• Kaaren Poole

Animal Spirits - Finding Connections


Animals are almost always the subjects for my art. Sometimes I’ll portray an animal that’s new to me, such as the bat-eared fox, or one that I’m aware of but don’t know much about – the platypus and Tasmanian Devil come to mind. In either case, I’m most likely to research the animal before I begin working on a piece of art featuring her. I enjoy finding out about them, but I also believe knowing more than simply what the animal looks like makes for a better piece.


One of the types of information I often search for is the spiritual significance of the animal in cultures which are a part of my heritage, specifically, Celtic and Slavic.


But just because my heritage says an animals has a particular significance, doesn’t mean it holds true for me.


A good example is the crow. Many cultures have a negative view of this bird. But that doesn’t work for me. I’m fortunate to have enjoyed contact with crows, including keeping one young one for six months while he re-grew his wing and tail feathers so he could be returned to the wild. (This was in my days as a wildlife rehabber on the corvid team.) He was charming, engaging, and intelligent. I loved Bart.


Also, crows were frequent visitors to the black walnut trees growing along the road passing in front of our property. They’d carry the nuts to the highest branches and drop them on the road to break them. Sometimes it took more than one drop, but they didn’t give up – they knew the technique would work. Very clever, I’d say!


In any case, I choose parts of my heritage’s traditions that feel right to me and combine them with my own experiences of the animal to create text and select symbols to include in my artwork. I think of this process as finding my personal connections with animals and their spirits.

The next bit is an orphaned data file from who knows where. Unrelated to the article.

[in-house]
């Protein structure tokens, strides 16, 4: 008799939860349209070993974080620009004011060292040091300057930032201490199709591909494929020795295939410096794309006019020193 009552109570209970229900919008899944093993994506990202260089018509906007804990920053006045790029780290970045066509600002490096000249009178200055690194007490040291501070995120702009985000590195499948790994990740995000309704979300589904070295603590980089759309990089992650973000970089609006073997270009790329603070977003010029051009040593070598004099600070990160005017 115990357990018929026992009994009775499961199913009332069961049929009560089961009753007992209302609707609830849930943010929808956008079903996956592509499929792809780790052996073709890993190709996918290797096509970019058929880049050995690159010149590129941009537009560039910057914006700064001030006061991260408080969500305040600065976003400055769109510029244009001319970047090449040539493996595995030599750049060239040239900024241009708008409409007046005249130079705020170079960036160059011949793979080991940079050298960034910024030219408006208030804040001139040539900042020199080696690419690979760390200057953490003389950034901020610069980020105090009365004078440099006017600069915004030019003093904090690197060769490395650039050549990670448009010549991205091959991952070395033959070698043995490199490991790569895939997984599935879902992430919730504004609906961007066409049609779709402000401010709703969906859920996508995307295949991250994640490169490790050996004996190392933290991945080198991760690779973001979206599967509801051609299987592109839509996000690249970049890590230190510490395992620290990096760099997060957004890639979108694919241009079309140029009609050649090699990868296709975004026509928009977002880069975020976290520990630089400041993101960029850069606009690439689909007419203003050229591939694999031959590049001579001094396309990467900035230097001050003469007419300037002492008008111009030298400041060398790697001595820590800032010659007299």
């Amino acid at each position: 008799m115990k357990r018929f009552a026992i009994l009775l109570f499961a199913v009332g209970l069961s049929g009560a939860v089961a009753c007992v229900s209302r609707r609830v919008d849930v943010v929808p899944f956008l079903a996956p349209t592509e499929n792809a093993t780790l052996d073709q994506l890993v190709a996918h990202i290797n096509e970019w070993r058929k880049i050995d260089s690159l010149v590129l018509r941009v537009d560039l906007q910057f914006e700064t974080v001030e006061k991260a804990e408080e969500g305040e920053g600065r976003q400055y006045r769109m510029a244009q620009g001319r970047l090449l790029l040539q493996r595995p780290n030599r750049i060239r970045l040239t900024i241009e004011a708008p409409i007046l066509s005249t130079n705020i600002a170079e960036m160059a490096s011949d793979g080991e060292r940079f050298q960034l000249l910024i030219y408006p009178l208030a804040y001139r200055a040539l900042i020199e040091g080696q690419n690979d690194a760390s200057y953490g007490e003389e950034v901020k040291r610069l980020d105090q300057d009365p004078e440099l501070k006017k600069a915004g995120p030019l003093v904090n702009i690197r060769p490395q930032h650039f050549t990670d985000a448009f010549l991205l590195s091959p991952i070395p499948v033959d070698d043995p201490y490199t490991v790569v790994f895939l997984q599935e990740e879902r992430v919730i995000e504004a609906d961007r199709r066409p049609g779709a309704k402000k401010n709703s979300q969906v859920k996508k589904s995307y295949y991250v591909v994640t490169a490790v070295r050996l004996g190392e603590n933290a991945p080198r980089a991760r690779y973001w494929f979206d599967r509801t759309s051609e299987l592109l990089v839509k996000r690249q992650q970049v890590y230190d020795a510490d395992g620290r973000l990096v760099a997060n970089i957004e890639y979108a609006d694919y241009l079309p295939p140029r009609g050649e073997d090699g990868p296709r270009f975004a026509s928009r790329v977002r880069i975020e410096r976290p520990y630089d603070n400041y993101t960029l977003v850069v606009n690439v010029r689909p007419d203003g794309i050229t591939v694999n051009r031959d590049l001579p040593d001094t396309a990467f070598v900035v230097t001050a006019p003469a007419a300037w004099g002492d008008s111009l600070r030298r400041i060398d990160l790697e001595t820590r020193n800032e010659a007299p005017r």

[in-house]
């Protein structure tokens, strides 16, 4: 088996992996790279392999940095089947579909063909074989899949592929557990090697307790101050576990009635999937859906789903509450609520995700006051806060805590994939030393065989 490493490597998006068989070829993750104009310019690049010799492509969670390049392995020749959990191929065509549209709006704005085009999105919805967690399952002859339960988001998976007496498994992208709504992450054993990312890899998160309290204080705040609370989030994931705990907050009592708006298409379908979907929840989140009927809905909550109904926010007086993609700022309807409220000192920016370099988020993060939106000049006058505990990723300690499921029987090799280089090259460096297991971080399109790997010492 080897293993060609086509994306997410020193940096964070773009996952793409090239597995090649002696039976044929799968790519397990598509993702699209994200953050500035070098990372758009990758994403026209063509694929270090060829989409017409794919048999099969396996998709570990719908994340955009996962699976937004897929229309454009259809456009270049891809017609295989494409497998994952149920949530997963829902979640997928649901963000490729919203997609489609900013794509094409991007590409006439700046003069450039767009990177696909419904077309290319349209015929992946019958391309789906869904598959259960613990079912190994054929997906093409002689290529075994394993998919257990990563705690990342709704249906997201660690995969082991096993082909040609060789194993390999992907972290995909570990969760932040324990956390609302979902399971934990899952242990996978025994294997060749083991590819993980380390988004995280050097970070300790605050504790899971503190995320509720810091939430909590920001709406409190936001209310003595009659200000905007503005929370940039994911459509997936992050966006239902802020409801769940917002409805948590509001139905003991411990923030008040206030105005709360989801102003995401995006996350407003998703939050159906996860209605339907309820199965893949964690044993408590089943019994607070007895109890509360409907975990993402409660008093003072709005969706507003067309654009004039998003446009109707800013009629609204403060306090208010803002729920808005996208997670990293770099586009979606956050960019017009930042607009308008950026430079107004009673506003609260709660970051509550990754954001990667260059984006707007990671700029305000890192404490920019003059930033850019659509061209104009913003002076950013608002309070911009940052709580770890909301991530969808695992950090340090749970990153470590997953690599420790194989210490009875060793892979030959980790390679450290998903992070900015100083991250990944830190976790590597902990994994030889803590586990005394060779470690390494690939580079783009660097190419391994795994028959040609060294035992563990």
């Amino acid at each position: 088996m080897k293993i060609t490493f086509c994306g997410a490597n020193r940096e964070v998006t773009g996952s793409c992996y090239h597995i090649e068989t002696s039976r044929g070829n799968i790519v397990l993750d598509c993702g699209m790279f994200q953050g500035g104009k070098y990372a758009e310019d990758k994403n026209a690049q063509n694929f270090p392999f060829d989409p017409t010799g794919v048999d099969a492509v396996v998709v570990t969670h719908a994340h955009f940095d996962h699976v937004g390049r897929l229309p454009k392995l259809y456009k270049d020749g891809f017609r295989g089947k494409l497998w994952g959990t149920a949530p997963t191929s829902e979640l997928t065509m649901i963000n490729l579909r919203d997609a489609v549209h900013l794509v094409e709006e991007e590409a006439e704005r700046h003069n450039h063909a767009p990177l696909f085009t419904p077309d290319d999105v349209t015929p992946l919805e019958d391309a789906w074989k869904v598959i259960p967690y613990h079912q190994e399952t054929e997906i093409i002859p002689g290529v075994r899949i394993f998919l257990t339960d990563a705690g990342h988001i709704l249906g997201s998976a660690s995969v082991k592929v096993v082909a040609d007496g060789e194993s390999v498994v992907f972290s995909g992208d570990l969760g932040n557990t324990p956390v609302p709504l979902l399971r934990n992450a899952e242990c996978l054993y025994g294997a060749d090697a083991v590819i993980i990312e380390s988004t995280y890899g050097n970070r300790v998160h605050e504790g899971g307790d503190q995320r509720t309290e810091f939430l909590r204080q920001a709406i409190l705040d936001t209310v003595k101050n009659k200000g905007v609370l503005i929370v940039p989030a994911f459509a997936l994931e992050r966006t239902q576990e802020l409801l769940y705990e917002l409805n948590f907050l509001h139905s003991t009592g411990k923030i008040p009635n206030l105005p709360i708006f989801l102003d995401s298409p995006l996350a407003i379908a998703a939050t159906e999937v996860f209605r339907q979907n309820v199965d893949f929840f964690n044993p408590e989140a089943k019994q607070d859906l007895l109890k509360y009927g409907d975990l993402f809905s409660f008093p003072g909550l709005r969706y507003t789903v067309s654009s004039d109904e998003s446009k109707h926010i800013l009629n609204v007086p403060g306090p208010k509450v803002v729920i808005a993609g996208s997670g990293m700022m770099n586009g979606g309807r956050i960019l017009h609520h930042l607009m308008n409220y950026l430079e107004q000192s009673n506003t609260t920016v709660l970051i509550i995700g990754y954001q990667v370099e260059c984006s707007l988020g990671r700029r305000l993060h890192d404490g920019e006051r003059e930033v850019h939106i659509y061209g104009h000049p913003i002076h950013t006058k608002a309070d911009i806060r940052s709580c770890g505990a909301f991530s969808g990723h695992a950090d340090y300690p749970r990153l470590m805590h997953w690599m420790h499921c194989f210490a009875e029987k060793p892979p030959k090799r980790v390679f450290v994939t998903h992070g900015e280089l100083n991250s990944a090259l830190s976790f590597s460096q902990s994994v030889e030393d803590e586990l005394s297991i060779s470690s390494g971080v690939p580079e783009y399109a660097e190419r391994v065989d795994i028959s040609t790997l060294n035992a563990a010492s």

Badgers are animals I’ve never seen in real life, but I’ve read quite a bit about them and feel drawn to them. I remember seeing a video taken by a ‘badger cam’ in a badger family’s burrow (called a ‘sett,’ by the way). They’re nocturnal animals, and when then get up at dusk neatly make their beds by fluffing the piles of grass on which they slept. As soon as I saw that clip, I was hooked on badgers.


In this piece, I show them looking at the moon (an obvious depiction of their nocturnal nature) and show the night sky filled with stars and the Milky Way. The Milky Way feels both mysterious and spiritual to me. There are a few fireflies around the animals, sprinkles of night time light I remember from my childhood.


This is the text I wrote along the high edges of the swells in the landscape’s ground:


“cautious, peace-loving Philistine who loves more than all else her home, family, and comfort”


“I can teach you two things in this life – to dig deep and to love your home.” (Badger – or BROC – to the young King Arthur)


“cousin of Reynard whom he uselessly tries to convince to return to the part of righteousness”

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